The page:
UNICEF warns of far reaching effects of disparities in Botswana

  • Reveals malnutrition in Ghanzi is 40%, much higher than the national level of 30%
  • One in three children in Botswana are stunted which aff ects brain development


UNICEF Country Representative Julianna Lindsey says the disparities in rural and urban children are quite disturbing and will have far reaching consequences if the status quo continues.
She said during the 50 Minutes for Children campaign media briefing in Gaborone on Monday, that they had learned from the campaign that the issue is serious and needs the intervention of all stakeholders as government alone cannot manage.
Lindsey noted that despite great progress, there are still many children who are left behind and that there are districts that are more disadvantaged than others and that there is need to focus on them.
“The disparities between the urban and rural children are still eminent and we need to address such with greater societal involvement. We saw that in nutrition for example, malnutrition in Ghanzi District is 40%, which is much higher than the national level of 30%. It is important to understand that a child deprived of adequate nutrition, may never reach their full physical or cognitive potential, limiting their ability to learn and earn,” she said.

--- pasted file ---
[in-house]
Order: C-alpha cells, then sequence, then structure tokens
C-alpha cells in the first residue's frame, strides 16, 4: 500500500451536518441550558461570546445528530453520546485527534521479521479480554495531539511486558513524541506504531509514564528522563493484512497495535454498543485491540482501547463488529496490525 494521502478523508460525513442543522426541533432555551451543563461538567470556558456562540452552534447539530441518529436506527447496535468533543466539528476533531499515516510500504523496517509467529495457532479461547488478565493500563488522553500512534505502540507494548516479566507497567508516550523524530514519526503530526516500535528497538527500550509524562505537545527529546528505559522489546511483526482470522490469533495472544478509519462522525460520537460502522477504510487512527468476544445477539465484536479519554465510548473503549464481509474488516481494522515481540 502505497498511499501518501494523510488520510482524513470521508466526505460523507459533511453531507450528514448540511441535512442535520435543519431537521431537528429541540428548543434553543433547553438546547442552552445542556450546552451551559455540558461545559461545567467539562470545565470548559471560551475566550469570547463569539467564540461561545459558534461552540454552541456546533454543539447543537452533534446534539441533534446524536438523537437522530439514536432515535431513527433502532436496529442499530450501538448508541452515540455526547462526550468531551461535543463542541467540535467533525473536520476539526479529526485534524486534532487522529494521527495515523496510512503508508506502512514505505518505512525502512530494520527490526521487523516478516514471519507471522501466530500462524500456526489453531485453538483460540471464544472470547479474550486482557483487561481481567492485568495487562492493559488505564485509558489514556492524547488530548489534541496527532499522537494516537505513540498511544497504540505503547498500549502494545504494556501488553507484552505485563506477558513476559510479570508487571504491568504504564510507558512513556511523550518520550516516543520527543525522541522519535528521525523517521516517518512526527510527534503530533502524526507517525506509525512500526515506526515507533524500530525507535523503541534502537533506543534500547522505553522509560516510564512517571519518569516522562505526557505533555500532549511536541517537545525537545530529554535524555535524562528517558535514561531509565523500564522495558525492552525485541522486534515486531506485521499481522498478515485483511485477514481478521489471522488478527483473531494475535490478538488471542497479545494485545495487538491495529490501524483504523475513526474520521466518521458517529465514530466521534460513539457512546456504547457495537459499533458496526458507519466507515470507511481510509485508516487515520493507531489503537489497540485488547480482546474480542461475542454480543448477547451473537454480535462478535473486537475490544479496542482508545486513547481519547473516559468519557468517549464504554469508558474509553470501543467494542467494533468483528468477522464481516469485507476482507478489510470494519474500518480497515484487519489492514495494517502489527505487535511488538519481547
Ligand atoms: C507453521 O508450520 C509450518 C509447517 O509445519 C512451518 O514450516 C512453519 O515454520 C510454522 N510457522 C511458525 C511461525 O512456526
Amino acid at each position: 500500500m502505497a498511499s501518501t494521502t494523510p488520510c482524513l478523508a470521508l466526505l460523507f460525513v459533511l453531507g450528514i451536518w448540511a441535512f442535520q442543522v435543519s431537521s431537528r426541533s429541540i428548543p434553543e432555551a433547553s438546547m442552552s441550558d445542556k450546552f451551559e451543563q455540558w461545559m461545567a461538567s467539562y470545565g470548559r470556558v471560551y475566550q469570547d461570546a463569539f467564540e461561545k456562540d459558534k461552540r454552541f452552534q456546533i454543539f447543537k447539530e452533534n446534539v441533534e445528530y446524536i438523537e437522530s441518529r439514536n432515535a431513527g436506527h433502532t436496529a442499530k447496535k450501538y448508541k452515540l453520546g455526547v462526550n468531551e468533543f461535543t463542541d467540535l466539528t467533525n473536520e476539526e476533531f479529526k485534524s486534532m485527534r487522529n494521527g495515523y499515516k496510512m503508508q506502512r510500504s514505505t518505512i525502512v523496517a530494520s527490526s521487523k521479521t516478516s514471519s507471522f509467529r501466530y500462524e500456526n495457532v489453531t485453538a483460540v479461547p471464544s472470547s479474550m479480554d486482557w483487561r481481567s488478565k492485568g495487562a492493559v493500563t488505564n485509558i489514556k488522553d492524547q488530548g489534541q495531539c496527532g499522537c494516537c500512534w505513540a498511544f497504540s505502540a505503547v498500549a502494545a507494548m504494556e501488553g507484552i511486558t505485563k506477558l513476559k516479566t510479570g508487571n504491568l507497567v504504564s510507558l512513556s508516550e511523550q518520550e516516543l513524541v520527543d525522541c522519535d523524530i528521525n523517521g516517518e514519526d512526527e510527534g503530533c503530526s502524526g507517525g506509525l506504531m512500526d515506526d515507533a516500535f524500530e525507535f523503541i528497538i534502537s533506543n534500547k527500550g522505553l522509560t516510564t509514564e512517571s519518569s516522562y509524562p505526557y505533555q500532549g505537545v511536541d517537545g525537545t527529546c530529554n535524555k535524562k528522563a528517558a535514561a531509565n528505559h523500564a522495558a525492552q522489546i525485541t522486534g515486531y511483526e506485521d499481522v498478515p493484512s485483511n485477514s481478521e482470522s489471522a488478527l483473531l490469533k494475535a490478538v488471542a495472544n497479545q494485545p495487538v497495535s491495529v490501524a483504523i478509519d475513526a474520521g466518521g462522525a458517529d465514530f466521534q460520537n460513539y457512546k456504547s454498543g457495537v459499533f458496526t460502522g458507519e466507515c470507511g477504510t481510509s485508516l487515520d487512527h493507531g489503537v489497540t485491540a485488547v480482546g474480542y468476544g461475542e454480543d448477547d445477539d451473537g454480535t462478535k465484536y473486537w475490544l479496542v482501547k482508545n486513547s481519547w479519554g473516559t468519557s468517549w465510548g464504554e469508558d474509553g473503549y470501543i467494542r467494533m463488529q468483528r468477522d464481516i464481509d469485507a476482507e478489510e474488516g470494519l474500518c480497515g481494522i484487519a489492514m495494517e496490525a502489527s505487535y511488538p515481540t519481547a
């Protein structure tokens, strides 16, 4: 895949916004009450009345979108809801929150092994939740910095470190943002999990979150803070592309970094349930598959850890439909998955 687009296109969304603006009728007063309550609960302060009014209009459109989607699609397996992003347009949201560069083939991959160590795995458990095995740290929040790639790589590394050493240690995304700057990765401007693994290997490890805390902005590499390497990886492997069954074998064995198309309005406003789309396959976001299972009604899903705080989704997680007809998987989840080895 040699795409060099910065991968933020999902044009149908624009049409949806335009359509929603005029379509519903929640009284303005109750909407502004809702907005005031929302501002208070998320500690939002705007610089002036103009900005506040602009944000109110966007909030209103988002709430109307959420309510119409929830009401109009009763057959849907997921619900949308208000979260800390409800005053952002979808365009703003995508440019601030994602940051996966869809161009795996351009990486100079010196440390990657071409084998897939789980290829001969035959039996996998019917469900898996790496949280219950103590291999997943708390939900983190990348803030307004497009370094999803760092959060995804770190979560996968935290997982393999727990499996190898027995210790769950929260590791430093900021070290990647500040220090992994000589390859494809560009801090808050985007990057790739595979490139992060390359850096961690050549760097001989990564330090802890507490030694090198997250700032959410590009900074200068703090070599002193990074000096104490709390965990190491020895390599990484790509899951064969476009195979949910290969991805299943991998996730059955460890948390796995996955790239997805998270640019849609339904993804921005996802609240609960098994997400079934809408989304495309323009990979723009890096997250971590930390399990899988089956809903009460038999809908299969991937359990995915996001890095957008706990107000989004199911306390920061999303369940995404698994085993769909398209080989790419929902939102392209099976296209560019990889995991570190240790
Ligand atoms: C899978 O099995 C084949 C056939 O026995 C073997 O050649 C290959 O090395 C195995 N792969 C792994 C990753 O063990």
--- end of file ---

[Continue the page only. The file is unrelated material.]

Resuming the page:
She also revealed that, according to their reports, in rural areas around 60% of families had unimproved sanitation whereas over 80% of urban families have a toilet. “If we fail to address inequities such as these, we will continue to have districts with poor educational and health outcomes,” she said, giving an example with the recent Junior Certificate results, in which none of the rural schools made the country’s top 10.
She also noted that one in three children in Botswana are stunted due to malnutrition and other contributing factors, which she said affects brain development and the ability to learn.
“In regard to education and what we want to focus on, 80 of children in Botswana have no access to pre- primary education,” she said, adding that there are numerous studies around the world that demonstrates the value of childhood education. “Not only in terms of learning but it really prepares them for school and we find in many studies that children who participate in early childhood education have more chance at being successful and have a lower chance of ending up in jail as adults.”